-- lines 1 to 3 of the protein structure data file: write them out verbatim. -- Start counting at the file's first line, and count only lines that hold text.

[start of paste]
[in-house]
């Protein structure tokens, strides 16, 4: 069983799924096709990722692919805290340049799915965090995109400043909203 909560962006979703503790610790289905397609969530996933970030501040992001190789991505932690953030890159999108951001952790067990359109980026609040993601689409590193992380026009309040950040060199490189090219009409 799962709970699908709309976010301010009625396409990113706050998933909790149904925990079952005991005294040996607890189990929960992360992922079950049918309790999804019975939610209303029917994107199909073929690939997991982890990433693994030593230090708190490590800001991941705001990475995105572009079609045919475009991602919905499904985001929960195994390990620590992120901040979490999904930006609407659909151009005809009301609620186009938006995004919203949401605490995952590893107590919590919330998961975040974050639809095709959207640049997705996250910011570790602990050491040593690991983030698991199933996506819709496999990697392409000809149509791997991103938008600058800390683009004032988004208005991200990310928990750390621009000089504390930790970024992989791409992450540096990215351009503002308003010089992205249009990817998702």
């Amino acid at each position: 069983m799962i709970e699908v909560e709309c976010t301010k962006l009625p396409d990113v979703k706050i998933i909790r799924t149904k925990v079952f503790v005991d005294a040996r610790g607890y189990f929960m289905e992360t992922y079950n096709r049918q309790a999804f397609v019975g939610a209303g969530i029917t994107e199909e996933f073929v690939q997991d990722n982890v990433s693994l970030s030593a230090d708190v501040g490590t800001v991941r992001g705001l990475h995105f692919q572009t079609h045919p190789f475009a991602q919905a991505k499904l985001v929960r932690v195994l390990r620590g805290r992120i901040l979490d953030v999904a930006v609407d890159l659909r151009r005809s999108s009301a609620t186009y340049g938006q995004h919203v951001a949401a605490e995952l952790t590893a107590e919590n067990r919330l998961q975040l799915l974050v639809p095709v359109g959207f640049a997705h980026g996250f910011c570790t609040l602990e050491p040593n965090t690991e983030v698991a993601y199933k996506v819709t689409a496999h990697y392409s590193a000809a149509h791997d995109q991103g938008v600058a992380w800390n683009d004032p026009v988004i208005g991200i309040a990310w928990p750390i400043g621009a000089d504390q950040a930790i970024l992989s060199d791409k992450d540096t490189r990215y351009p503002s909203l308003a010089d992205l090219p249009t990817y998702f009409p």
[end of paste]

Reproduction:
[in-house]
């Protein structure tokens, strides 16, 4: 069983799924096709990722692919805290340049799915965090995109400043909203 909560962006979703503790610790289905397609969530996933970030501040992001190789991505932690953030890159999108951001952790067990359109980026609040993601689409590193992380026009309040950040060199490189090219009409 799962709970699908709309976010301010009625396409990113706050998933909790149904925990079952005991005294040996607890189990929960992360992922079950049918309790999804019975939610209303029917994107199909073929690939997991982890990433693994030593230090708190490590800001991941705001990475995105572009079609045919475009991602919905499904985001929960195994390990620590992120901040979490999904930006609407659909151009005809009301609620186009938006995004919203949401605490995952590893107590919590919330998961975040974050639809095709959207640049997705996250910011570790602990050491040593690991983030698991199933996506819709496999990697392409000809149509791997991103938008600058800390683009004032988004208005991200990310928990750390621009000089504390930790970024992989791409992450540096990215351009503002308003010089992205249009990817998702």
């Amino acid at each position: 069983m799962i709970e699908v909560e709309c976010t301010k962006l009625p396409d990113v979703k706050i998933i909790r799924t149904k925990v079952f503790v005991d005294a040996r610790g607890y189990f929960m289905e992360t992922y079950n096709r049918q309790a999804f397609v019975g939610a209303g969530i029917t994107e199909e996933f073929v690939q997991d990722n982890v990433s693994l970030s030593a230090d708190v501040g490590t800001v991941r992001g705001l990475h995105f692919q572009t079609h045919p190789f475009a991602q919905a991505k499904l985001v929960r932690v195994l390990r620590g805290r992120i901040l979490d953030v999904a930006v609407d890159l659909r151009r005809s999108s009301a609620t186009y340049g938006q995004h919203v951001a949401a605490e995952l952790t590893a107590e919590n067990r919330l998961q975040l799915l974050v639809p095709v359109g959207f640049a997705h980026g996250f910011c570790t609040l602990e050491p040593n965090t690991e983030v698991a993601y199933k996506v819709t689409a496999h990697y392409s590193a000809a149509h791997d995109q991103g938008v600058a992380w800390n683009d004032p026009v988004i208005g991200i309040a990310w928990p750390i400043g621009a000089d504390q950040a930790i970024l992989s060199d791409k992450d540096t490189r990215y351009p503002s909203l308003a010089d992205l090219p249009t990817y998702f009409p």